and the beauty of rainbows.


I was lying in the lap of a Canaanite woman,
caressing her breasts,
as she fed me figs and caviar.
I was bringing food to my blind father,
who turned into a bleating lamb.

My father was a bleating lamb, tied
to a wood pyre and my brother and I
stood on a plain of tall grass, watching.
I held his heel in my hand
and it burned like Heaven.

I was on my way to my uncle’s
to choose among his daughters
a wife. I was lying in the sand,
a stone for a pillow beneath my head.

I was lying in my father’s arms
as he told me about the time
when he was a boy and his father
took him into the desert.
My mother appeared, dressed
in designer jeans and gold bracelets.
She poured milk from a jar
and the milk turned to blood.
This is the blood of our people,
she said. This is your blood.

I was lying in my mother’s arms
and felt a burning inside me,
pushing upward from my loins.
I stood watching the place in the sand
where the blood spilled.

With a stone for a pillow, beneath my head,
I was lying in my boxers in the desert,
when I saw a man being swallowed
by the earth. Father, father, he called.
The child in your womb is our nation.

Everything was black like my soul.
I lay there, caressing my father’s head

as he told me how God saved him
from the fire. My mouth was full
of blood and sand. All I could feel
was the child within me, pushing.

Lying naked in the sand, I looked up
and saw a stairway. Its top,
lost in the pitch and clouds.
A light, like a million Egyptian suns
lit up the sky. Gargoyles slid up and down
the railing like mischievous children.

All around me a whirlwind raced
and I became a thorn tree.
My father was there, calling my brother
who, in his blindness, he thought
was me. My mother sat on the ground
in her designer jeans, weeping
over the jar of spilt milk.

I was a thorn tree with the child of God
in my womb, when I heard a voice
like the rush of water, come from the light.
I the Lord, spoke the voice. I felt it pound
in my chest like a parade drum, felt it grip like desire
or gas. I the Lord,
and I fell to my knees and shat.

Getting Medieval on your Brain

Good Ole' ECT.

Actually, the Medieval's didn't have electricity. So I guess it would be getting Thomas Edison on your ass/brain. The idiom becomes very confusing at this point.


Okay, so this is strange. Admittedly, mentally, I've been in a strange state of mind lately; not sleeping regularly, watching lots of movies one after another in a trance, having weird dreams. But this morning I was quite surprised to find a mottled banana underneath my pillow. I don't rememember last night quite that well. Sure, you say, I must have been drinking. No! I haven't had a drop since the weekend--Saturday night when I had two and half beers. I did take a seven hour nap in the afternoon and got up around 9. Then I went to the coffee shop because my home internet wasn't working. There I got a coffee and checked my email. (BTW, I'm looking for a new roommate for my Astoria pad.) The coffee owner guy, a nice guy named Meesh or something, was talking to somebody about this Cassavettes movie where Gena Rowland was going crazy--but he couldn't remember the name of it. I interrupted him and said that every Cassavettes movie basically about Gena Rowland's character going crazy. But I knew which one he meant--but my half-dazed mind couldn't conjure the name of the movie in question. It was A Woman Under the Influence. But I couldn't remember it. I felt stupid because I own all of the Cassavettes movies where Gena Rowlands goes crazy. So I paid and took my coffee home and watched David Letterman (who is getting old and crotchety and therefore better--though the top ten was a racist litany of reasons to suspect that your barber is a member of Al Qaida--maybe I took especial offense because my Astorian barber is a guy named Ali) and ate some of my Chili. Then I drank some orange juice and somewhere along the way I must have brought the banana with me to my room. I tried getting on the internet again and it didn't work and then I played with my audio programs (that's not a euphemism) and then I decided to do some reading. I've been reading the bible the last four years, but I've only just got to the part where Abraham is asked by God to sacrifice Isaac. I didn't get far, and even with all that caffeine in me I was sleepy. (I had just taken my meds too.) And so I turned out the lights, listened to some music and then fell asleep. And in the morning I woke up at 9--that's when my alarm sounded. I have it set to NPR now rather than Air America. And I hit the snooze button probably 10 times. As I got up for whatever reason my hand found its way underneath my pillow and I found a banana. It is still in good shape. It's mottled, not even black. So now I'm going to eat it.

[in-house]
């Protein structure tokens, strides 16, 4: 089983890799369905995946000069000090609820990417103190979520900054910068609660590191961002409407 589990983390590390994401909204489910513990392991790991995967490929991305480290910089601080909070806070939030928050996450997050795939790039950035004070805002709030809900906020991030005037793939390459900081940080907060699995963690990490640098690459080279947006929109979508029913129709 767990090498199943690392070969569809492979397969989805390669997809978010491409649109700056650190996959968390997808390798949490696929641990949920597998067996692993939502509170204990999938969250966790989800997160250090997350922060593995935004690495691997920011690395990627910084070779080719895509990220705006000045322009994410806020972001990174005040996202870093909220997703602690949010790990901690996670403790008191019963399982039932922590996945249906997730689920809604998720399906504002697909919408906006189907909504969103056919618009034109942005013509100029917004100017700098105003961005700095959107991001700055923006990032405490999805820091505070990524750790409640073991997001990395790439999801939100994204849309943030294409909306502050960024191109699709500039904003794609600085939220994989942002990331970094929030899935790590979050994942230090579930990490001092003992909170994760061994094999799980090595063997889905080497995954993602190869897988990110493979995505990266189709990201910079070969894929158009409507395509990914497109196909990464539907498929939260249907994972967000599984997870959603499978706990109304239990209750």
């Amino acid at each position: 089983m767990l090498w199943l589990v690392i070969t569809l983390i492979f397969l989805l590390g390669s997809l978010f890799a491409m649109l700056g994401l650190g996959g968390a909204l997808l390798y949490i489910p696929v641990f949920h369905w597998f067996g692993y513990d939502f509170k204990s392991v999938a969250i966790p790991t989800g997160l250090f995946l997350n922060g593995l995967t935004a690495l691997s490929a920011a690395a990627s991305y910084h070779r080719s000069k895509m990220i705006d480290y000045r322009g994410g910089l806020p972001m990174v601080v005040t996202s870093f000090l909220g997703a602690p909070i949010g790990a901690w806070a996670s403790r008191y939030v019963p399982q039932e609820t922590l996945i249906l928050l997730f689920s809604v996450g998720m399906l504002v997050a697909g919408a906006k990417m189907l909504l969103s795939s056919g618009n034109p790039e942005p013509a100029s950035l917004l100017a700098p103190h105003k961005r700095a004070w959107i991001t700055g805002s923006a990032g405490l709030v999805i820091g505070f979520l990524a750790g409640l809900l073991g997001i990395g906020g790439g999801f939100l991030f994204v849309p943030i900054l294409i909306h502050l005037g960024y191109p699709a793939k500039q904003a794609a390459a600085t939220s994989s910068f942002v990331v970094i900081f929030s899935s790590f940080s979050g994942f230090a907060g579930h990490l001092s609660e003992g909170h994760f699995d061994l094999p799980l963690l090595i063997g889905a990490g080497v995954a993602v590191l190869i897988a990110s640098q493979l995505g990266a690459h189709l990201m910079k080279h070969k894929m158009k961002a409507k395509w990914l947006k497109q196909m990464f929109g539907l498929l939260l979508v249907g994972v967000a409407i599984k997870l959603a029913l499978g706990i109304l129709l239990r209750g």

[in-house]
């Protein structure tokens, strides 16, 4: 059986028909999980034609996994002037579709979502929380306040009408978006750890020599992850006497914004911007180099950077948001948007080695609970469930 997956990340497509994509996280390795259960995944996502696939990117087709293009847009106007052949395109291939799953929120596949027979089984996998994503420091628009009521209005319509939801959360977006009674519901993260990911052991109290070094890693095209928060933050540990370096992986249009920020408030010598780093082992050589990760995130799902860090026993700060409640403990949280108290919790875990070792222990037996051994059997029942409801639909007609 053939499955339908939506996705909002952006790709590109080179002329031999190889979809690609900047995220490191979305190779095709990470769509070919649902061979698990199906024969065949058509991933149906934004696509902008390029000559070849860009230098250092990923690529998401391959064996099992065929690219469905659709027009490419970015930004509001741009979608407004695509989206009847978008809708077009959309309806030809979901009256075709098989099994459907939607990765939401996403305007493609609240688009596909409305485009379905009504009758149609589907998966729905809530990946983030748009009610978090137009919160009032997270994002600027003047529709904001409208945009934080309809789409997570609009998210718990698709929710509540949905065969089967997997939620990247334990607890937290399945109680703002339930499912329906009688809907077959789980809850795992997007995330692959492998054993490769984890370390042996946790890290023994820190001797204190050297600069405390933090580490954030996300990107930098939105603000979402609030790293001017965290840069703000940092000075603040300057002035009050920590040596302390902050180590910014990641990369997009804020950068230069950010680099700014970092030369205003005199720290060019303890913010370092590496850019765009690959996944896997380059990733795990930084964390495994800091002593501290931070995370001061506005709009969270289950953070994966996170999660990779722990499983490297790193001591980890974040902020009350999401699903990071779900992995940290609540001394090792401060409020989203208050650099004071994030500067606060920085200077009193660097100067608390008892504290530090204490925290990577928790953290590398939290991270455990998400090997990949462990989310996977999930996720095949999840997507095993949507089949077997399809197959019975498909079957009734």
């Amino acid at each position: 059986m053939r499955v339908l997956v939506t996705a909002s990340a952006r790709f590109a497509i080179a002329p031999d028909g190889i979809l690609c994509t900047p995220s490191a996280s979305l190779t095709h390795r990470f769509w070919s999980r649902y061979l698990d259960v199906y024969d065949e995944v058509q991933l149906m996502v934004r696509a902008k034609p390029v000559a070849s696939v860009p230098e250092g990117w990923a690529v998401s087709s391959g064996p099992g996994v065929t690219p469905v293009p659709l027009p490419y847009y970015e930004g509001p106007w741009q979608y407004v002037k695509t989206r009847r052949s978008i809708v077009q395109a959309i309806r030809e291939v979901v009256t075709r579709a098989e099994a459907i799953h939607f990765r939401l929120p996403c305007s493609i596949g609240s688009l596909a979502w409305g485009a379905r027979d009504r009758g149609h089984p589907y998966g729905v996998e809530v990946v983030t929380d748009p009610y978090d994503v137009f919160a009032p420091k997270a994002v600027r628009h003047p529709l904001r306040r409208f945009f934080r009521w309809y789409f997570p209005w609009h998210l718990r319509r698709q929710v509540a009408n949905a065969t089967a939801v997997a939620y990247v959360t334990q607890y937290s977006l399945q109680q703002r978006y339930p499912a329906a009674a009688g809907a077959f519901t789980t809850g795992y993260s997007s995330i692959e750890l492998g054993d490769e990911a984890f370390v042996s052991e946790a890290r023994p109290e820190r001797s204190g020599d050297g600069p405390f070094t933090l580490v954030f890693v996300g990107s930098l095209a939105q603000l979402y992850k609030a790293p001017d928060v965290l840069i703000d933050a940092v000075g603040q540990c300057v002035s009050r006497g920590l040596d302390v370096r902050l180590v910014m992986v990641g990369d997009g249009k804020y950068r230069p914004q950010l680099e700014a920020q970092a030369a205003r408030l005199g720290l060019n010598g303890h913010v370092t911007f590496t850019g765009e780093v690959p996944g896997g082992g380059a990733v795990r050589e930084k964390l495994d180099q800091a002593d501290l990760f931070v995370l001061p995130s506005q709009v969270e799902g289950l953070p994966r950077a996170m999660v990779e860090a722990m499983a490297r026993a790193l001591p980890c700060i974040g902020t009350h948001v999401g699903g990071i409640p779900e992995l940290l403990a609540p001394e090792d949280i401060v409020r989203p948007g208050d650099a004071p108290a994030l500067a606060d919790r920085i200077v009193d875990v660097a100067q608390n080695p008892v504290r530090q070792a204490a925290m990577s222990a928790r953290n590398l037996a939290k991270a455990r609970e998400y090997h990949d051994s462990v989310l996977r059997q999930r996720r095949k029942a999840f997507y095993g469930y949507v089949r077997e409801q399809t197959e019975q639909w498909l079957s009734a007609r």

That reminds me, I should get some of Jason's poetry up here on this here ole' blog. He has a great poem about when Noah got drunk. I didn't realize until reading it last night that Noah really did get drunk. I'm eating the banana now. But now I need to go find a job.

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Sunday, October 16, 2005

Bark Psychosis

Is a revelation. I've been looking for revelations. Three revelations of late. One, I've been enjoying silent films. First Murnau's The Last Laugh, Dreyer's Joan of Arc, and just recently Murnau's Faust. Something about these filmmakers; something primal. It helps that Herzog says that Murnau is one of his touchstones (if not influences) and Cassavettes said that Dreyer is one of his influences.